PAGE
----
My parents are elderly and live in a house by themselves. My mom 83 and dad soon to be 90. Mom has dementia and is a mean dementia and my father has fallen into a deep depression and has some memory issues and has withdrawn from everything. My mom doesn't take him out of the house but goes to store daily and leaves him home. He doesn't shower or get dressed. My mom says she can take care of him but she forgets to. She refuses help. My dad is down to 124 lbs. he is just a shell of a body, when I visit he just sits there in a daze. It's like he's waiting to die. It's so sad. I ask my mom to take him out and she rolls her eyes and she is very belittling to him. She argues with me all the time. I tried to get a housekeeper she fired them, my dad had a stroke and when he was getting in home rehab she drove them away too. She constantly thinks she is dying and isn't concerned with my dad. It is so sad, I know its the disease but how can I get someone to come bathe my dad and make sure he is getting fed? She won't let us kids do anything. I thought about calling APP, but then I have read horror stories. Any suggestions?

When did your father have his stroke?

When was your mother diagnosed with dementia?

If you've been able to talk about his situation to your father, what does he say he would like? - for example, if he tells you he would like to engage in-home services to help him bathe/shower, you can act on his instructions (and so can an agency sending in aides).
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Reply to Countrymouse

I agree, Call APS to help them. Or try to get POA or guardianship so you can help them. These situations are indeed tough. Hope you are successful, all the best.
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Reply to Lvnsm1826

CATSKO, you need to decide what you think "help" looks like. Also, your ability to help them depends on your legal authority: did they assign you as their PoA? If not, and you can't get your Dad to do it now, then your only real courses of action for resistant elders is either for you to pursue guardianship or for the county to get it. You can call APS and get them on the county's radar and they will do an in-home assessment and they may qualify for some services. Typically the county will work towards guardianship if no one else steps up for it and will eventually place them in a facility and control all of their assets and possessions and you will have no say or input as to where that is or what kind of place. You getting guardianship is a legal process that will require time and money through the courts but you will have say in working for their best interests. My stepFIL was a ward of the county because he was an uncooperative jerk. He got cared for, was fed, was safe, had a clean bed and received medical care. Not a nightmare. FYI every state's services and protocols can be different, so please call the Dept of Health and Human Services and speak to a social worker. I wish you peace as you make decisions to help your parents.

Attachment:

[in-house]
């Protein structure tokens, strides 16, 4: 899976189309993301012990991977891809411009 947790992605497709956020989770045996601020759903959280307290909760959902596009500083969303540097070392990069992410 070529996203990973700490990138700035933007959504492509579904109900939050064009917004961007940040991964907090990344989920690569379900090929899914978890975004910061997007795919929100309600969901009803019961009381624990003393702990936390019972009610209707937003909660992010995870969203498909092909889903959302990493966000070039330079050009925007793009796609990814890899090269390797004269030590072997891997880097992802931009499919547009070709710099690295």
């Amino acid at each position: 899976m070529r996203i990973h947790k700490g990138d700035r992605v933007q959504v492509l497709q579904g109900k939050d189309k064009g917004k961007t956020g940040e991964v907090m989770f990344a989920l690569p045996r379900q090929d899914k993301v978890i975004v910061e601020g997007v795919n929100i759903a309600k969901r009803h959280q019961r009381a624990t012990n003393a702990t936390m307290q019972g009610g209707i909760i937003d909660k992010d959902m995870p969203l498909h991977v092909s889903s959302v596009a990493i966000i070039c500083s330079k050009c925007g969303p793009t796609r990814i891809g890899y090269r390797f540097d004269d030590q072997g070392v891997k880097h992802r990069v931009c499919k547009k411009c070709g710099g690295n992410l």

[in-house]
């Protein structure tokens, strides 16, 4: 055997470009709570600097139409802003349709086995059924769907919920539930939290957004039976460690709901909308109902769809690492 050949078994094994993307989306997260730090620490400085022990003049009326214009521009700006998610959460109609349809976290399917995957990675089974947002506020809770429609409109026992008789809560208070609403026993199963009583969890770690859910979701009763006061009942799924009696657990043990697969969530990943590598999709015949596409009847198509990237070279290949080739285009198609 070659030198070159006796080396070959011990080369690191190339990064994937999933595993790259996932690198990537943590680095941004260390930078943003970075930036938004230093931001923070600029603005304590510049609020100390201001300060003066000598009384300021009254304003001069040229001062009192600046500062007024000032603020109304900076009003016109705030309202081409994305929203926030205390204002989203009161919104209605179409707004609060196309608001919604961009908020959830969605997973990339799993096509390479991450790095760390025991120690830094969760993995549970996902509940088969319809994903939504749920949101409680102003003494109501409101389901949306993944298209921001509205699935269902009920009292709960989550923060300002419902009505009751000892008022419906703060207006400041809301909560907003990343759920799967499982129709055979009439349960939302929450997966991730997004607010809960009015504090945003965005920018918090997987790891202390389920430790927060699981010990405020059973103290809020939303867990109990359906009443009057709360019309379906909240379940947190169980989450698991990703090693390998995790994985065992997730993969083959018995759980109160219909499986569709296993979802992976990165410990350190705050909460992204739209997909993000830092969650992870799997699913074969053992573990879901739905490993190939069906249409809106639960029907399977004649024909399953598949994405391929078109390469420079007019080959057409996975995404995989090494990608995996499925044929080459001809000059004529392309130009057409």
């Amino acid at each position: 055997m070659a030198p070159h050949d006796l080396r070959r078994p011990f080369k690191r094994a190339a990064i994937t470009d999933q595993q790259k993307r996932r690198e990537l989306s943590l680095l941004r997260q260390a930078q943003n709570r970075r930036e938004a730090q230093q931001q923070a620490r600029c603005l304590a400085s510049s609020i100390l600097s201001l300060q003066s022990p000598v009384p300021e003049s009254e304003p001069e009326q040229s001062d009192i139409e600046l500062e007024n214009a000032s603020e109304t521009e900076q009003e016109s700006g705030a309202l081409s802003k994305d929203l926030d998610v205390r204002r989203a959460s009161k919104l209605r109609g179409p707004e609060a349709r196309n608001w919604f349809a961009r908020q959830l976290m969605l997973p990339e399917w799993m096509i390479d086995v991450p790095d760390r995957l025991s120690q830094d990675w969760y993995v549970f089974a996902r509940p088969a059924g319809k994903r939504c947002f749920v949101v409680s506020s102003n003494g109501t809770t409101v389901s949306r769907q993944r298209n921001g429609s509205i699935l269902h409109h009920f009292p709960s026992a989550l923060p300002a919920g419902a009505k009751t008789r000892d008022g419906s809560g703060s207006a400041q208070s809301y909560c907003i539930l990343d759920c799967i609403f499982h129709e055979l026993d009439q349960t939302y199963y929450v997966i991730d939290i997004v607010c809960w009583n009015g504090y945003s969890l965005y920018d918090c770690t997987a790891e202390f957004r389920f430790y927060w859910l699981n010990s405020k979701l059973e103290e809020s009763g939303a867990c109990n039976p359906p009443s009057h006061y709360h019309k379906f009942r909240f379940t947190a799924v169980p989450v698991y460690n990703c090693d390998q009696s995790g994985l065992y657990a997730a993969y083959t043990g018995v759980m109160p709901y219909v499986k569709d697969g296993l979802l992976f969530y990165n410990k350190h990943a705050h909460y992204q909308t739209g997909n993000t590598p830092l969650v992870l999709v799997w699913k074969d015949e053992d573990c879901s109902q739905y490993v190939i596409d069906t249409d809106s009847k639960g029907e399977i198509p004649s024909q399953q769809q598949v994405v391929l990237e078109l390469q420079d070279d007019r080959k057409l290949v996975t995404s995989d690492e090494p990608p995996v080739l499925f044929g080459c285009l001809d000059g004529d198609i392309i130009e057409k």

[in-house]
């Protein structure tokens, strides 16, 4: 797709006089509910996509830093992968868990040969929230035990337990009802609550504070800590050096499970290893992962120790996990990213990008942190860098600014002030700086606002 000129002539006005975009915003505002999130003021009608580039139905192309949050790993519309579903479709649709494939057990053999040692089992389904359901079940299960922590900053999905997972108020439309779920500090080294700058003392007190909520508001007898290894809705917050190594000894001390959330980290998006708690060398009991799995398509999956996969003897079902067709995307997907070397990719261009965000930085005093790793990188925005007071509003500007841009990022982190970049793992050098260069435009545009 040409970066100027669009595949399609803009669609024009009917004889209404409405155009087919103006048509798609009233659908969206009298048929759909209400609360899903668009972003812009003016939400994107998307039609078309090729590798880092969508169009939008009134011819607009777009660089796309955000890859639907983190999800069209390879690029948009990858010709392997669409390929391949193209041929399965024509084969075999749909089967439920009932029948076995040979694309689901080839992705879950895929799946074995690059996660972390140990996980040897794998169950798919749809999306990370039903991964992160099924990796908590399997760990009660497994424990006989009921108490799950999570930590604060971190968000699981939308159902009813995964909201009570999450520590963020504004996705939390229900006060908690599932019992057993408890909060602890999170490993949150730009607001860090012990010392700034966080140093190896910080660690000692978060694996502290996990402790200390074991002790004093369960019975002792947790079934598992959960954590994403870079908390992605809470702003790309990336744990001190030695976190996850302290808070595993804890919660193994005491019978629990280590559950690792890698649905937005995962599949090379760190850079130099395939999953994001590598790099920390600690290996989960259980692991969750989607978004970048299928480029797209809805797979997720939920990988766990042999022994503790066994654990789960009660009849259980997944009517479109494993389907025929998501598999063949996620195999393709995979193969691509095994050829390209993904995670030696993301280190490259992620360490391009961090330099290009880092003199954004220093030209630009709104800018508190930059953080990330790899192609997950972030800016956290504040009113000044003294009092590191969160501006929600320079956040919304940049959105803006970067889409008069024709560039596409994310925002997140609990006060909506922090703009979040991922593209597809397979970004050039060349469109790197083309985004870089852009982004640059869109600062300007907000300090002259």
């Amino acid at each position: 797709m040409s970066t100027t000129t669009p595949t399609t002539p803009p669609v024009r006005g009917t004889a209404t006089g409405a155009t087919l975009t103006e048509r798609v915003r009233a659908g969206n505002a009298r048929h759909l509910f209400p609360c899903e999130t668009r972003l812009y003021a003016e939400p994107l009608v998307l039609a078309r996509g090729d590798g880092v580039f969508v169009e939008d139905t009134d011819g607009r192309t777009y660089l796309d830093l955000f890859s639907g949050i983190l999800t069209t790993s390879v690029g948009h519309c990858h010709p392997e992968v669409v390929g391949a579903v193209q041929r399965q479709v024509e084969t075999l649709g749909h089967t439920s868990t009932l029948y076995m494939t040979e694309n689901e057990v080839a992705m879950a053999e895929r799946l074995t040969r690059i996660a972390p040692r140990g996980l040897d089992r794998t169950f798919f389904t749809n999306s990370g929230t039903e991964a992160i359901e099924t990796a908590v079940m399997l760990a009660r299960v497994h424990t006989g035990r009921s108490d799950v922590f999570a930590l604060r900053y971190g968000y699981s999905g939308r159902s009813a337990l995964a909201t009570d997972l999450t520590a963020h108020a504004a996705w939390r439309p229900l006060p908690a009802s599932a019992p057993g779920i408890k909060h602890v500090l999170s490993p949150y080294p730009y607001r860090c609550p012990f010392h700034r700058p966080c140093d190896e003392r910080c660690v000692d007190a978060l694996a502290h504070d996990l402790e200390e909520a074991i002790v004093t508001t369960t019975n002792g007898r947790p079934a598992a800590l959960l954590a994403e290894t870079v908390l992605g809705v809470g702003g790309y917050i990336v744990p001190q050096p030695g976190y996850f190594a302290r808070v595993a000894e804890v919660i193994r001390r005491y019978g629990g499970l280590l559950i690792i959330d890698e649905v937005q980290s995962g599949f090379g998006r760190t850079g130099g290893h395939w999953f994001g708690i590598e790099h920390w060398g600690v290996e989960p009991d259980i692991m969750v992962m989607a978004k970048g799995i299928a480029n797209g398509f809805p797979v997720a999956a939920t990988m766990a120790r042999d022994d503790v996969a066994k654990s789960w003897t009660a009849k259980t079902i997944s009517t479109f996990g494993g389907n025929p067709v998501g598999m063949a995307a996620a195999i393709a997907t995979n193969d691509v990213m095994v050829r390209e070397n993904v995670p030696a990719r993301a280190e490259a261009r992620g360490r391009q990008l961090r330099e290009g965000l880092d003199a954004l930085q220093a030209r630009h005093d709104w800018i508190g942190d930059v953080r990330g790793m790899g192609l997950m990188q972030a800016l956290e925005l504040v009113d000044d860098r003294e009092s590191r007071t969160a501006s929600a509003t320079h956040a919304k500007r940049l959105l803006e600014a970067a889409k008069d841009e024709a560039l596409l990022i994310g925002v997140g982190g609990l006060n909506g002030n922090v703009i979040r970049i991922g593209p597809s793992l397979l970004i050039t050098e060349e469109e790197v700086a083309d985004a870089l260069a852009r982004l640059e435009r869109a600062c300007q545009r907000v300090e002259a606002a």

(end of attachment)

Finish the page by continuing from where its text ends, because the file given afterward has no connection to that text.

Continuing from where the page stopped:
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Reply to Geaton777

She is no longer making sound decisions, who has the DPOA for them? Are all their documents in order?

I would not rely on "Horror Stories" to make a decision. There are some people that spread both untruths and singular episodes as the truth.

The idea is to explore all your options and then make an informed decision.

Me, if I was as concerned as you, and unable to get your mother to comply, I would consider calling APS. There are times that one needs to do what they need to do. The first priority, to me, is to make certain that they are safe.

I went through something similar with my mother, she finally had a stroke and my brother and I sprang, she is now in AL, where she has needed to be for years.
The only difference is that she lived alone, she did not have anyone to care for except herself.

Do what is best for your father, it appears to be time for someone to step in.

Good Luck!
Helpful Answer (1)
Reply to anonymous912123

Your mom is in no position to care for your dad. A person with dementia can’t be expected to provide care for another. You need to go pick up your dad and take him to see his doctor as soon as possible. Tell the doctor the living situation. This isn’t safe for either of them. Do you or someone else have POA? If so, it’s time to use it, they can no longer make sound decisions for themselves.
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Reply to Daughterof1930

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